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In Search of the Perfect USMLE Step 1 Study Routine
  • 01 Apr 2014


One of the biggest hurdles that students face when preparing to take the USMLE Step 1 exam is choosing an effective study routine. Wouldn’t it be nice if everyone had 6 months of uninterrupted time they could dedicate exclusively to studying? Sure, but unless you’re one of a handful of test-preppers fortunate enough to have that much time on your hands, you’ll probably be juggling studying with other responsibilities. And that’s okay, because everyone else is dealing with the same time crunch. It’s learning how to best budget your time that can help maximize your studying efficiency.

Everyone learns differentlyQbanks, courses, textbookso it’s important to pick a routine that works best for you. Consider this question: When studying for any other test, do you find yourself going over things slowly and methodically over a long period of time, or are you more likely to “cram” for it in the days to weeks beforehand?

If you generally start your test prep well in advance, it might be a good idea to budget up to 6 months to studying for Step 1. This isn’t to say that you’ll be knee-deep in books and Qbank tests for 8 hours a day that entire time, but setting aside a couple of hours a day for reading and Qbanking is a great way to familiarize yourself with the material. Then, when you reach the 6-week point, it’s time to step things up and increase the length of those Qbank tests (Pastest USMLE's 'Test Mode' makes this easy for you) doing more than one at a time. At this point, maybe aim for something like 34 hours of studying per day.

If you’re more likely to cram for tests, it’s still a good idea to start thinking about Step 1 about 34 months in advance. Just like you wouldn’t be able to complete a marathon with only a few weeks of training, neither can you expect to excel on Step 1 if you don’t put in a decent amount of study time. You can plan on reading and answering shorter blocks of questions (start with 1015, then move up to 2025 and eventually do complete 46-question blocks) for about 3 hours a day for the first 2 months, and then it’s time to increase your time commitment for that final month. Shoot for 45 hours a day if you can!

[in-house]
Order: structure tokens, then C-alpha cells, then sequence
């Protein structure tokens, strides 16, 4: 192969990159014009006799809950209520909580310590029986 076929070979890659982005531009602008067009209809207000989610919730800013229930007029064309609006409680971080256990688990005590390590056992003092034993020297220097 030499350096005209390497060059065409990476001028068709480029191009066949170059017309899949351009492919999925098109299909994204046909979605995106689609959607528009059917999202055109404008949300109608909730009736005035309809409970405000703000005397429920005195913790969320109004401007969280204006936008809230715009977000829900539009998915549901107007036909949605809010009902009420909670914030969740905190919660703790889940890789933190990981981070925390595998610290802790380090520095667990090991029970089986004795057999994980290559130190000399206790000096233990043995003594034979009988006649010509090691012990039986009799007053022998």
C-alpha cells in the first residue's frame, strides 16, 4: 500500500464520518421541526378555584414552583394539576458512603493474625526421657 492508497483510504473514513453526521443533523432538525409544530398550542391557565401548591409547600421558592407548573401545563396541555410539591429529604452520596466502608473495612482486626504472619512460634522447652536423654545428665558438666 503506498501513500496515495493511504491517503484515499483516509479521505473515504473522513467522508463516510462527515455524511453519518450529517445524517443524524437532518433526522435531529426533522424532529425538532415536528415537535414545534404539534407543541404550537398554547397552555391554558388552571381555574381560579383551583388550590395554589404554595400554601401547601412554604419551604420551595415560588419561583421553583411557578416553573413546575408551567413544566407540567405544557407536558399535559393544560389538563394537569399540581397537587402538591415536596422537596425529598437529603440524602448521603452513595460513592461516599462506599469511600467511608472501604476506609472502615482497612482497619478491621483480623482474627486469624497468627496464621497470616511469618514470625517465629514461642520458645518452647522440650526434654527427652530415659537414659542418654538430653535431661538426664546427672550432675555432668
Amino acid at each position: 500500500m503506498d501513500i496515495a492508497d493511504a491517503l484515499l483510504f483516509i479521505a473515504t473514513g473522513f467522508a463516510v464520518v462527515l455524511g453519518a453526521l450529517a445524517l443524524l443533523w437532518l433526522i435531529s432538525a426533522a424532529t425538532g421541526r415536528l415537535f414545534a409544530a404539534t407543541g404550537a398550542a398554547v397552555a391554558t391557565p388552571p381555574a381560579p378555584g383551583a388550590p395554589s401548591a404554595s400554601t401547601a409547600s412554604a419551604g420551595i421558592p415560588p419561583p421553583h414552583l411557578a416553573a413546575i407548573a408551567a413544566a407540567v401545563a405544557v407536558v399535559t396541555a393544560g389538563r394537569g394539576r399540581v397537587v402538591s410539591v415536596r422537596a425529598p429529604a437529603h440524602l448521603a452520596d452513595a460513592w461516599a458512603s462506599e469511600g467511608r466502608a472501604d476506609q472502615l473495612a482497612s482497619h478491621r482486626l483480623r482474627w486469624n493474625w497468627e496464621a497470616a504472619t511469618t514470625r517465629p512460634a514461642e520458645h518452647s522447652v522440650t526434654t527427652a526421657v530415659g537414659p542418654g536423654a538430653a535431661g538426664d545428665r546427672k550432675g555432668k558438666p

Having said all this, it might not be possible to study full time, and that’s okay. You can still find time to study for 23 hours a day, working your way through Qbanks and review materials. Just make sure you’ve done enough full-length (46-question) blocks that you won’t be fatigued when the time comes for the real test.

Come up with a schedule that works for you. Even though I recommend at least 3 months of study time, that might still seem like too much, and you may find you can get it all done in 2. It’s a very individualized process, and you know yourself best. Come up with a routine you can stick to. When it comes to structuring your study days, make sure you get a nice mix of difficult and dense material, along with lighter, easier material. This can help prevent mental fatigue that just results in frustration. I recommend drawing up a calendar with study topics, time allocation, and Qbank goals, to help you stay on track.

Realize that the USMLE Step 1 test is an endurance test322 multiple choice questions divided into 7 blocks over about 8 hoursso you should study as if you preparing for a marathon. If you can only squeeze in time to read over a single chapter and take a 20-question test from a Qbank, then by all means, do it, but realize that you’ll have to work yourself up to more questions, building your endurance, so to speak. Otherwise, you may be in for a shock when you start crashing around block 4 on test day!

Everyone here at Pastest is dedicated to helping you succeed on test day. I think the most important advice I can offer is to set your expectations at a realistic level so that you can best achieve them. An effective and realistic study routine is a great start to succeeding at Step 1.

Image source: Peter Kaminski, CC, via Flickr

  • 01 Apr 2014